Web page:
Tuesday was soo beautiful that after school, I stop by at Union Square to take in the traffic and people enjoying the precious 60 °F weather. I felt so happy to dash into Whole Foods for a year supply of apple cider vinegar (with the mother), and then walk up to my favorite park, Madison Square,  thinking to get a shake from the Shake Shack over there. I had to give up on the shake when I encountered a summer line; which means it was ridiculously long.
My undergraduate school was right up on 23rd street. It used to be that one can do so much after school. Even if to just stroll around aimlessly, or sit in a park and people watch, or …

Poetry: Blue in Green by Grace Schulman

Perhaps it was to see poetry through another perspective, the reason why I enrolled in my first poetry class; taught by one of the best Professors I have ever had, Grace Schulman. She changed my life. It being March and Women's History month, I thought the first poem I share should be from a female poet who has inspired me. And Schulman is someone I will never forget. She believed in me, in my writing, and that has made a lot of difference in my life. Below is a poem from her recent book of beautiful poems, The Broken String. (I've a signed copy!)
Blue in Green by Grace Schulman

Blue in green: baywater seen through grasses that quiver over it, stirring the air, slanted against the water's one-em dashes. Each blade is a brushstroke on thin rice paper,
unrehearsed, undrafted, no revision, right on the first take. In "Blue in Green," on tenor sax, John Coltrane fills the blues with mournful chords on scales older than Jubal's,
ending in air. He'd not played…

Opinion: Inner Cheerleader

You know how sometimes it feels as though it is just you against the world? What if it is not always so, and sometimes it is really mostly you against yourself? What if it feels as though the world is against you because you agree with the world about who you should be? Here is what I am saying; there are a couple of things about me that make me a bit unusual. Even my own family calls me weird, and my nicknames, for as long as I can remember, have often had weird or strange attached to them. However, It seems as though at certain periods when I have felt that the world was against me, it was often because I was siding with the world that there is something off about me. That being different is wrong.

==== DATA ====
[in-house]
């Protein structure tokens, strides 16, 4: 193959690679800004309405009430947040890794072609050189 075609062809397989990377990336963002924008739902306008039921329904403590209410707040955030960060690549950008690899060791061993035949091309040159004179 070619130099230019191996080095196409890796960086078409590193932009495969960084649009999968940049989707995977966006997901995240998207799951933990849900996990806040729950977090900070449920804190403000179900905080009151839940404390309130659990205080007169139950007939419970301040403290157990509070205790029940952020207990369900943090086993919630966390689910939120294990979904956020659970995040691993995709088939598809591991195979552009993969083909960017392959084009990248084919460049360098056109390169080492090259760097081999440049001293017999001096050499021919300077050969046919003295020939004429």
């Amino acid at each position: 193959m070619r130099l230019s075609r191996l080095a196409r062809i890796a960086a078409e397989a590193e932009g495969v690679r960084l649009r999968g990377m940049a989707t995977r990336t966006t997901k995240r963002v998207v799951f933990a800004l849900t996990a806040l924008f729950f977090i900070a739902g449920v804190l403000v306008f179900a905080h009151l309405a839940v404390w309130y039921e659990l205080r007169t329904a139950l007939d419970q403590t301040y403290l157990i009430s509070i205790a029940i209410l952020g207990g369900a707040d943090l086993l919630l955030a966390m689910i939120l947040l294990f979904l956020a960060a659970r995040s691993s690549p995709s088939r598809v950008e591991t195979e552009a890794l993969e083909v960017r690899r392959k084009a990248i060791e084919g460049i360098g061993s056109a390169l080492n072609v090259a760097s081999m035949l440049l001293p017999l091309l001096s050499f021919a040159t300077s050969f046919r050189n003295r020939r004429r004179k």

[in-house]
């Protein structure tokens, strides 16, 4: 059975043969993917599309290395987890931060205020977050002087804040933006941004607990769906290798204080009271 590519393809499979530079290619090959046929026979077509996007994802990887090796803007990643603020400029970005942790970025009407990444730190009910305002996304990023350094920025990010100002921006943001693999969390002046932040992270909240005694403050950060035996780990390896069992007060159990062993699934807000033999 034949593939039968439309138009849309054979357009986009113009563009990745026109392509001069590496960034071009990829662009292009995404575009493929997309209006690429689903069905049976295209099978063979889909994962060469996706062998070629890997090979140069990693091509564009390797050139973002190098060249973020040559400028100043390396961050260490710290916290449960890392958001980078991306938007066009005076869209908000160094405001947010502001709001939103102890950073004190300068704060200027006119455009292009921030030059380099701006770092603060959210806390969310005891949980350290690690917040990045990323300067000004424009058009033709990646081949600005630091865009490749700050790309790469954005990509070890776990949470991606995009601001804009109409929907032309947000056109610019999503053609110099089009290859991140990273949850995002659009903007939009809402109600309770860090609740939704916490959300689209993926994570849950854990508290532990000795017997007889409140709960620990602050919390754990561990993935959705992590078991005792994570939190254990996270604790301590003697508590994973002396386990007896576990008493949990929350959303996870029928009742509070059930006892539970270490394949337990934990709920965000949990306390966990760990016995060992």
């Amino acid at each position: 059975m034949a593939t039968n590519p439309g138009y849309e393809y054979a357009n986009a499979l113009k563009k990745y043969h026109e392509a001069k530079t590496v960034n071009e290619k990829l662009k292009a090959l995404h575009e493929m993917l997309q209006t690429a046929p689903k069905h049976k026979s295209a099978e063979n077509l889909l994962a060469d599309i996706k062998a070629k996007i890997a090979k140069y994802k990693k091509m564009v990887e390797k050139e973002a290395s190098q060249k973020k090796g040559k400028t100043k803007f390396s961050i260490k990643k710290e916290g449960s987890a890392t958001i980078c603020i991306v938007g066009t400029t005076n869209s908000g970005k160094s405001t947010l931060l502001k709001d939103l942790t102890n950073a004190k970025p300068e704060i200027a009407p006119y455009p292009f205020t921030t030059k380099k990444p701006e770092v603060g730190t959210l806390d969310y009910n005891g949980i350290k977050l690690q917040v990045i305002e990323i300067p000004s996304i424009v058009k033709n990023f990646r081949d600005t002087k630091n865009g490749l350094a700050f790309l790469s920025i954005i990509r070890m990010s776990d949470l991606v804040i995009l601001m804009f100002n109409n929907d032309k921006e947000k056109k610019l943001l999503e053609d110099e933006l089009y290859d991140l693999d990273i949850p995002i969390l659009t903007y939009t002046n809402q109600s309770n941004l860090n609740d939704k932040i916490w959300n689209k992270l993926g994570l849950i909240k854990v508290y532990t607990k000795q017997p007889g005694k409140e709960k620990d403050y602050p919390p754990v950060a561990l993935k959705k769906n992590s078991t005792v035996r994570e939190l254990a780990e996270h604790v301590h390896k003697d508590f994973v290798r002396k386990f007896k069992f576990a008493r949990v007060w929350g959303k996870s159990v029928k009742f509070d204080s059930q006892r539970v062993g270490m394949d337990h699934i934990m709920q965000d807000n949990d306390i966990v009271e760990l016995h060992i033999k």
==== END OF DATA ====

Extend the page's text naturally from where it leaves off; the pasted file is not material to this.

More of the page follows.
How does one side against oneself? It comes down to not making enough effort to get to understand oneself. It is hard to understand others, but one can do a better job of understanding oneself if one pays attention. Acceptance, to me, is often easier than understanding. So one can accept…

Grad School Dairy: The Asantes are Cool

Part of the requirements for my graduate program is that if one does not speak a foreign tongue, that one takes an exams in a foreign language, and if one cannot pass that exams, that one takes a language class. I do speak four languages, including English but the three are Ghanaian languages and I didn't think they would be on the list of foreign languages of relevance.

Should I continue taking Chinese classes or should I finally take a dip into Latin, or should I just go back to good ol' French. That was my thinking. Waiting for one of my classes from last semester to begin, I tuned into a conversation amongst a couple of my peers who were discussing how they didn't have to take the exams or a language class because of the other languages they spoke. I chimed in and told them how I could not decide what class to take, and I know for a fact that I will fail the language exams as I've forgotten everything I have learned in Chinese and French (I am also horrible at tak…